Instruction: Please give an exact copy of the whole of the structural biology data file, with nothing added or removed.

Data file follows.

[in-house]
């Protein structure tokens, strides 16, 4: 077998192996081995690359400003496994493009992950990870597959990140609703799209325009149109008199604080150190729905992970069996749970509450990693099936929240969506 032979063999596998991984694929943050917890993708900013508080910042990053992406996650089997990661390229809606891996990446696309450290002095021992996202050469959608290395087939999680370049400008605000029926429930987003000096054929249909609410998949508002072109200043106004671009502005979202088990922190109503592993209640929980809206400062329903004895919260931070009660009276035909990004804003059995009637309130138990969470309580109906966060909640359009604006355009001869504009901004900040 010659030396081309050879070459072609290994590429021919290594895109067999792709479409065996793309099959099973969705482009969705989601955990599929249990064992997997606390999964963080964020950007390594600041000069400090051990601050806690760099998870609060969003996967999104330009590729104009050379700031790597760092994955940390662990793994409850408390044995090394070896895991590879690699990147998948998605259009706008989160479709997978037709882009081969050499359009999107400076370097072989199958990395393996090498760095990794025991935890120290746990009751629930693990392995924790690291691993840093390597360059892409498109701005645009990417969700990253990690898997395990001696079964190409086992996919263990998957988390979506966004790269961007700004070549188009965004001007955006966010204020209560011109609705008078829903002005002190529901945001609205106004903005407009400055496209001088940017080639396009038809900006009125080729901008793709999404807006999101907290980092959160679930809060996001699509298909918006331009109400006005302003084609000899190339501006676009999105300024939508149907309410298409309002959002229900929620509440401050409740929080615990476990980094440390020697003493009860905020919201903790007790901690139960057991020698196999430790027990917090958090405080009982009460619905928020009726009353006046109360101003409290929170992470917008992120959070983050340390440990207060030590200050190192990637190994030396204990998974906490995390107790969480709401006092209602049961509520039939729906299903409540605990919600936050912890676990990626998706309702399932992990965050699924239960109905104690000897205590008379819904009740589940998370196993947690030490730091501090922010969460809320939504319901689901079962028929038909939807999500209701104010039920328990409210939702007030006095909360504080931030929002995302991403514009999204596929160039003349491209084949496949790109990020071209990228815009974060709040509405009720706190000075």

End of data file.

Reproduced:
[in-house]
């Protein structure tokens, strides 16, 4: 077998192996081995690359400003496994493009992950990870597959990140609703799209325009149109008199604080150190729905992970069996749970509450990693099936929240969506 032979063999596998991984694929943050917890993708900013508080910042990053992406996650089997990661390229809606891996990446696309450290002095021992996202050469959608290395087939999680370049400008605000029926429930987003000096054929249909609410998949508002072109200043106004671009502005979202088990922190109503592993209640929980809206400062329903004895919260931070009660009276035909990004804003059995009637309130138990969470309580109906966060909640359009604006355009001869504009901004900040 010659030396081309050879070459072609290994590429021919290594895109067999792709479409065996793309099959099973969705482009969705989601955990599929249990064992997997606390999964963080964020950007390594600041000069400090051990601050806690760099998870609060969003996967999104330009590729104009050379700031790597760092994955940390662990793994409850408390044995090394070896895991590879690699990147998948998605259009706008989160479709997978037709882009081969050499359009999107400076370097072989199958990395393996090498760095990794025991935890120290746990009751629930693990392995924790690291691993840093390597360059892409498109701005645009990417969700990253990690898997395990001696079964190409086992996919263990998957988390979506966004790269961007700004070549188009965004001007955006966010204020209560011109609705008078829903002005002190529901945001609205106004903005407009400055496209001088940017080639396009038809900006009125080729901008793709999404807006999101907290980092959160679930809060996001699509298909918006331009109400006005302003084609000899190339501006676009999105300024939508149907309410298409309002959002229900929620509440401050409740929080615990476990980094440390020697003493009860905020919201903790007790901690139960057991020698196999430790027990917090958090405080009982009460619905928020009726009353006046109360101003409290929170992470917008992120959070983050340390440990207060030590200050190192990637190994030396204990998974906490995390107790969480709401006092209602049961509520039939729906299903409540605990919600936050912890676990990626998706309702399932992990965050699924239960109905104690000897205590008379819904009740589940998370196993947690030490730091501090922010969460809320939504319901689901079962028929038909939807999500209701104010039920328990409210939702007030006095909360504080931030929002995302991403514009999204596929160039003349491209084949496949790109990020071209990228815009974060709040509405009720706190000075």